Analysis: Airlines And Airports Should Spend More On IT

An outage of Lufthansa’s IT system forced a suspension of operations at Frankfurt Airport in February.

Credit: Kurt Hofmann

For the longest time, airlines, airports, and aviation immigration and security agencies have been promising a new era of “seamless travel” in which airline alliances and technology expedite the traveler through a queue-free, touch-free, hassle-free journey.

Seamless travel, let’s be frank, is an overused, underdelivered industry buzz phrase. There are examples of technology being used smartly to speed air traveler processing and reduce congestion, most notably where it is applied to immigration checkpoints that use eye scans or other biometrics that greatly reduce wait times for most passengers and crews.

But too often, even when the underlying system is working, it falls apart when there’s a crisis or failure, whether it’s an airline or airport system or a failure of an outside grid. Worse, when there’s a weather-related large-scale problem, the added pressure on antiquated airline or airport IT systems can be too much. What should have been a difficult but manageable situation turns into a grinding-to-a-halt nightmare.

People understand their travel plans may need to change if there’s a major snowstorm or other event outside of an airline’s control. But what they fully expect in the third decade of the 21st century is that communication lines remain open, rescheduled itineraries are made quickly and conveyed clearly, checked bags still end up where they should be—with the owner—and overall stress, if not eliminated, is mitigated. Good, modern IT systems can enable that to happen.

Too often in the last few months, that has not been the case. The Southwest Airlines holiday chaos in December was well-documented and delivered a massive knock to its reputation for strong customer service.

In his commentary in this magazine, Southwest COO Andrew Watterson says the airline’s technology never failed during the holiday winter storm event, but the workflow set around it couldn’t “adequately overcome the size of the problem.”

To those customers spending Christmas on an airport floor, that probably felt like a failure. But Southwest’s leadership has now budgeted to spend $1.3 billion on technology projects in 2023, 25% more than it spent in pre-pandemic 2019. It’s a move in the right direction but, judging by a new survey by SITA, it’s not typical of what most airlines and airports are doing.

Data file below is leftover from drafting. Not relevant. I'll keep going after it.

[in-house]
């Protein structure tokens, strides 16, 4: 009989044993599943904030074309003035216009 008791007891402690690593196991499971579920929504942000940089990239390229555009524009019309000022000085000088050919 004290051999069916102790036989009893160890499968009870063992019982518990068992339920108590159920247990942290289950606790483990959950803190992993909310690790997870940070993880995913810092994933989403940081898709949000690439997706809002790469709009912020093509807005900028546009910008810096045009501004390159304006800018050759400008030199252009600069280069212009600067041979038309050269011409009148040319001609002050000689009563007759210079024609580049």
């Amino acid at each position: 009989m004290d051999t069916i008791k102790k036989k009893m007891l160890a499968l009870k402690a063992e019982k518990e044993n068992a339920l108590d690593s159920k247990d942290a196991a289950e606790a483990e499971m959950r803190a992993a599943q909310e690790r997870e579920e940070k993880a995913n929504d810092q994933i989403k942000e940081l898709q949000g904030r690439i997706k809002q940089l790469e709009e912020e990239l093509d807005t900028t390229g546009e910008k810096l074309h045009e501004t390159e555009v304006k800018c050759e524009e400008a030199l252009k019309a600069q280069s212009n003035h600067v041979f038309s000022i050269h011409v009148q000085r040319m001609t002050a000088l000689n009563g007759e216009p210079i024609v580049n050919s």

While more than half of the world’s airports expect to be biometrics-enabled at all passenger touchpoints by 2025, worldwide airline IT spending in 2022 was an estimated $37 billion, $12.6 billion less than in 2019. Perhaps not coincidentally, baggage mishandling rates in the second quarter of 2022 were five times higher than for the same period in 2021.

The unexpectedly rapid return of air travel demand, combined with labor shortages, has undoubtedly exacerbated the air transport industry’s ability to deliver operational reliability, especially when weather, air traffic control or other disruptions are factors.

In February, in two separate events just days apart, operations at Lufthansa and New York JFK Airport were severely affected by outside events. At Lufthansa’s home hub in Frankfurt, fiber-optic cables belonging to a telecom service provider were damaged during construction work, causing an outage of Lufthansa’s IT systems that forced a suspension of all departures and landings at Frankfurt.

At JFK, a small fire knocked out the airport’s power system and brought the gateway hub to a standstill. Passengers and crew on an Air New Zealand flight spent 16 hours in the air only to find themselves right back where they started—in Auckland—because the aircraft was forced to turn back mid-flight after being informed of JFK’s closure.

Bad things happen. In the complicated, highly regulated world of airline operations, those things are often not easily remedied, not least because the remedies must maintain the highest safety standards.

But far too many legacy airlines and long-established international hubs have underinvested in IT year after year. Many of those airlines have undergone large and complex mergers through the years and their technology systems are a patchwork of knitted together systems that perform OK during normal operations but quickly fray under duress.

Expecting airlines and airports to increase IT spending significantly beyond what it was in 2019—when it was likely still not nearly enough—is a hard ask. But passengers, including business travelers, eager to fly again will only see a pattern with each airline/airport chaos headline. At some point, they will start to revert to options they discovered during the pandemic: virtual meetings; drive; don’t go.

Restoring liquidity, reducing debt, returning to profitability, and securing sufficient skilled workers are huge challenges for airlines and airports. IT spending should still be a top priority. It’s an investment that could save their reputations, help them meet those challenges, and put some reality to that promise of seamless travel.

Karen Walker

Karen Walker is Air Transport World Editor-in-Chief and Aviation Week Network Group Air Transport Editor-in-Chief. She joined ATW in 2011 and oversees the editorial content and direction of ATW, Routes and Aviation Week Group air transport content.